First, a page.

About 3D ICs

NHanced does 3D enablement, 3D design, 3D consultation, manufacturing, assembly, packaging, test, etc.  So, what is that all about?

What is a 3D IC?

3D ICs are integrated circuits (chips) that incorporate two or more layers of circuitry in a single package.  The layers are interconnected vertically as well as horizontally.  These multi-layer chips are usually created by manufacturing separate layers and then stacking and thinning them.  Vertical electrical connections – TSVs – pierce the underlying silicon substrates to connect the circuitry on the different layers.

The diagram below shows a single layer (a die) with TSVs, greatly simplified and not to scale:

Stacking can be done die-on-die, die-on-wafer, wafer-on-wafer, or in combination.  The thickness of the layers, the diameter of the TSVs, and the number and density of the TSVs are important factors in the performance of the finished 3D IC.  Below is a greatly magnified cross-section of an 8-layer stack (courtesy of Tezzaron Semiconductor):

What are the Benefits of 3D?

In traditional 2D electronic circuits, each die is packaged separately.  The packaged chips are laid out on a circuit board and connected to one another with tiny wires.  A typical circuit board is shown in the photo below:

Compared to this traditional 2D architecture, 3D ICs provide several significant advantages:


Obviously, stacking multiple dies atop one another produces a chip that takes up less space than if those dies were side by side.  If the layers are aggressively thinned, a multi-layer 3D-IC is actually no thicker than a traditional 2D chip.  The tiny size of 3D-ICs is extremely valuable in miniaturized devices such as cell phones and IoT applications.


Dies stacked in a 3D chip are much closer together than chips on a circuit board.  The shorter distances allow electronic signals to travel more quickly from one component to another.  3D stacked devices have shown as much as 5x speed improvement over comparable 2D solutions.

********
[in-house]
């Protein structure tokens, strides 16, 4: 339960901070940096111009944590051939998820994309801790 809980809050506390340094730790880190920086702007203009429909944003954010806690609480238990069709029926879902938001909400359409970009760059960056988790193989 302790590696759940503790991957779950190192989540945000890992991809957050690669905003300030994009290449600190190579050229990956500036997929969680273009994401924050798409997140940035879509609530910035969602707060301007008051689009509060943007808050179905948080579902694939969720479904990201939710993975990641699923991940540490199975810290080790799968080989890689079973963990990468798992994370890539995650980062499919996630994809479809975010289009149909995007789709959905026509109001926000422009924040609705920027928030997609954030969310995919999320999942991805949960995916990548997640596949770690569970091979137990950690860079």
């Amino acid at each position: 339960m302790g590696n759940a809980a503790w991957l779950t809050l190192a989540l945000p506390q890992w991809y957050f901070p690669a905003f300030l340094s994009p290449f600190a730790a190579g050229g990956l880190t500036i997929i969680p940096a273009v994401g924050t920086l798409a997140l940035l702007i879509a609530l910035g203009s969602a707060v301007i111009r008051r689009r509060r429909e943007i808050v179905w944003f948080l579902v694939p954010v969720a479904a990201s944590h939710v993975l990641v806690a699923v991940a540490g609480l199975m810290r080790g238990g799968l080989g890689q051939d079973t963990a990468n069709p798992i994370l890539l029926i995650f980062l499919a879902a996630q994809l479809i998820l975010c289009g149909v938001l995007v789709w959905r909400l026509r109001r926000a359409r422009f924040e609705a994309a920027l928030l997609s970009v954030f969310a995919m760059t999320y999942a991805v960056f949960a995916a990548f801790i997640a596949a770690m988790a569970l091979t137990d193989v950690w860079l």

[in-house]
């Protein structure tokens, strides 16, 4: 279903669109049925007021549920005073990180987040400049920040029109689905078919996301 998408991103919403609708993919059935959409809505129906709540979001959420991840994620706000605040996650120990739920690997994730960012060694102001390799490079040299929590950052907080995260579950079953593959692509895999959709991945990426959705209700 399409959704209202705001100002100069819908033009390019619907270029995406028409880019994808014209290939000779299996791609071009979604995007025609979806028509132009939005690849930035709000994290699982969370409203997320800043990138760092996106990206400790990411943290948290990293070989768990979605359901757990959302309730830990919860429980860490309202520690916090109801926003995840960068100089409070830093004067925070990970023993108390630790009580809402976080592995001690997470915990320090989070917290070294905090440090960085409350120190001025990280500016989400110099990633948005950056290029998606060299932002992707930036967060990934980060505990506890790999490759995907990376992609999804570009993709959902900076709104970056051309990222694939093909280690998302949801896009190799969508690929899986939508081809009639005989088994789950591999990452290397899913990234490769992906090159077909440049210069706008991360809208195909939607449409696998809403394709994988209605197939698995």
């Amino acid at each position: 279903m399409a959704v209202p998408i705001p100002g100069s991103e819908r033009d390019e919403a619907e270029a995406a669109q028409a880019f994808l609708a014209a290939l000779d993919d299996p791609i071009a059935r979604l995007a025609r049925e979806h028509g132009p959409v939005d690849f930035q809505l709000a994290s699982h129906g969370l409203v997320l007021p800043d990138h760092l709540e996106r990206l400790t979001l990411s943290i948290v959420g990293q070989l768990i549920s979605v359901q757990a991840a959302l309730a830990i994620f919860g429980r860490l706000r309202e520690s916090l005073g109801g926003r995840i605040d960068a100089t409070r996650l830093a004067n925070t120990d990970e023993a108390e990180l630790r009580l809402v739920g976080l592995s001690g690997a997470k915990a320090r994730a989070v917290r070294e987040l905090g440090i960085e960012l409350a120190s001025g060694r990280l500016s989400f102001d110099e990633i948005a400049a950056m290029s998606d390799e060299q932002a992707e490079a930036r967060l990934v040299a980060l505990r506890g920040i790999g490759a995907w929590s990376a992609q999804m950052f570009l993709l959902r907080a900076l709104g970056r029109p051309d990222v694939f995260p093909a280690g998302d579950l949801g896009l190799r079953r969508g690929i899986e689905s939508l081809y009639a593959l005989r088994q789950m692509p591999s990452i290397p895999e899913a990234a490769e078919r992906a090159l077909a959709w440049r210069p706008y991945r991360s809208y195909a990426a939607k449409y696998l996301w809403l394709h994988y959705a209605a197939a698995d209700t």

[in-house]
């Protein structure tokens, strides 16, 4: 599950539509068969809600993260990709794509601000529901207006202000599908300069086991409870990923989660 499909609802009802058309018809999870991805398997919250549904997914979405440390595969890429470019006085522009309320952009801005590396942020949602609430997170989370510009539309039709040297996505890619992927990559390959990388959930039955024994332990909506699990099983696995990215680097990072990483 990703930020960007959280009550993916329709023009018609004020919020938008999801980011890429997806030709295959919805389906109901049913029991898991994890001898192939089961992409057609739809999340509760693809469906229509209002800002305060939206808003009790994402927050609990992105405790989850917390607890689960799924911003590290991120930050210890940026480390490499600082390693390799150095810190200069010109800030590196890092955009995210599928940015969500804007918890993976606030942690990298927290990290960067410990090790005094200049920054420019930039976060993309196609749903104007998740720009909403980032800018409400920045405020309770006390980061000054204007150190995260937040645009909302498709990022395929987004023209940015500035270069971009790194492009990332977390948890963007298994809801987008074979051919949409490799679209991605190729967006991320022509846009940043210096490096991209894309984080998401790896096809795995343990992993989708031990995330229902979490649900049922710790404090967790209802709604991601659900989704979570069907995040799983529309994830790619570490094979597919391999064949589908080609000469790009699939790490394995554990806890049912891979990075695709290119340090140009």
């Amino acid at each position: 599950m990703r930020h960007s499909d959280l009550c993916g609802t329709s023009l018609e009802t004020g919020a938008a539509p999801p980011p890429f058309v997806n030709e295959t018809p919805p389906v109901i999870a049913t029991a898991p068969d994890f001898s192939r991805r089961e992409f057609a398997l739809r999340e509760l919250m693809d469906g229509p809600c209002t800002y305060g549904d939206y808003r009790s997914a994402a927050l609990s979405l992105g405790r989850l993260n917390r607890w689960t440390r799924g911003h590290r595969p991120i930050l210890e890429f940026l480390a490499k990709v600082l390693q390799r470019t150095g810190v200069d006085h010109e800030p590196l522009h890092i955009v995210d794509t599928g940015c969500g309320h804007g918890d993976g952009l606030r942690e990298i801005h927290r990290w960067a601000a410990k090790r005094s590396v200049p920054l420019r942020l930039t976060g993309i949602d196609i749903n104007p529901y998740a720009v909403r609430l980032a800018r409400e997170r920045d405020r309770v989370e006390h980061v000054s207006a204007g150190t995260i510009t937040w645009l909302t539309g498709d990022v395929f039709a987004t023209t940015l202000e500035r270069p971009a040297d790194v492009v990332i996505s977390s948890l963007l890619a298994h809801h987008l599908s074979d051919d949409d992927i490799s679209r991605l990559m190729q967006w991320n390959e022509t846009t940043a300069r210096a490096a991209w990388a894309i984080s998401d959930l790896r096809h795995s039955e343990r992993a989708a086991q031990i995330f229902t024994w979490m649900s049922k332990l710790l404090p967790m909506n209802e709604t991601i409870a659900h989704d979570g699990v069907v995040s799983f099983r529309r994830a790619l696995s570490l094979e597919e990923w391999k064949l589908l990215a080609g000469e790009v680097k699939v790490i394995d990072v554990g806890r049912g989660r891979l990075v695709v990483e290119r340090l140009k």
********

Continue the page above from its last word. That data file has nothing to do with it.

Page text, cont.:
Shorter connections automatically require less power, but 3D ICs have another power-saving trick.  When an electronic signal travels from one chip to another, it passes through special circuitry that screens out any accidental electrostatic discharge (ESD).  These ESD filters consume energy.  Signals that travel from one layer to another within a 3D-IC do not require ESD checks.  Tests have seen as much as 90% reduction in power consumption.

Heterogeneous Integration

Because the layers in a 3D IC are manufactured separately, they can be built differently.  This is more important than it might seem!  The process in which a die is built affects the behavior of the components on that die: one process makes better capacitors, another makes faster transistors, etc.  Even more interesting, the layers may be built at different process nodes – that is, the electronic components may differ in size.  This affects the cost, complexity, and performance

of each layer.  It is even possible to stack layers that are built of different materials.  All of these possibilities mean that a 3D IC can combine the best of each process, node, and substrate without compromising some components to accommodate others.  In fact, a multi-die stack can contain combinations that are flatly impossible to achieve on a 2D chip.

What’s the Catch?

If 3D is so wonderful, why isn’t everybody doing it?

There are a few major hurdles to overcome.  First, every die in the stack must be designed for stacking, and that design effort is considerable.  If different entities are responsible for the different layers, close collaboration is essential from initial design through final test.  Second, the manufacturing steps must be carefully coordinated.  Different layers can be processed by different manufacturers, and they are most likely stacked at yet another facility.

In specific markets such as memories and sensors, the immediate benefits of 3D far outweigh the difficulties.  Successes in these initial markets are already establishing precedents for future designs.  As the 3D architecture matures, the industry will see a steady increase in ambitious, ground-breaking 3D projects.  3D is clearly the technology of the future!

Today, only a select few companies have mastered 3D.  They have built the necessary relationships, created the supply chain, acquired the skills and experience, and actually produced working 3D ICs.

NHanced is one of those companies.  Are you ready to NHance your product?  Contact us today.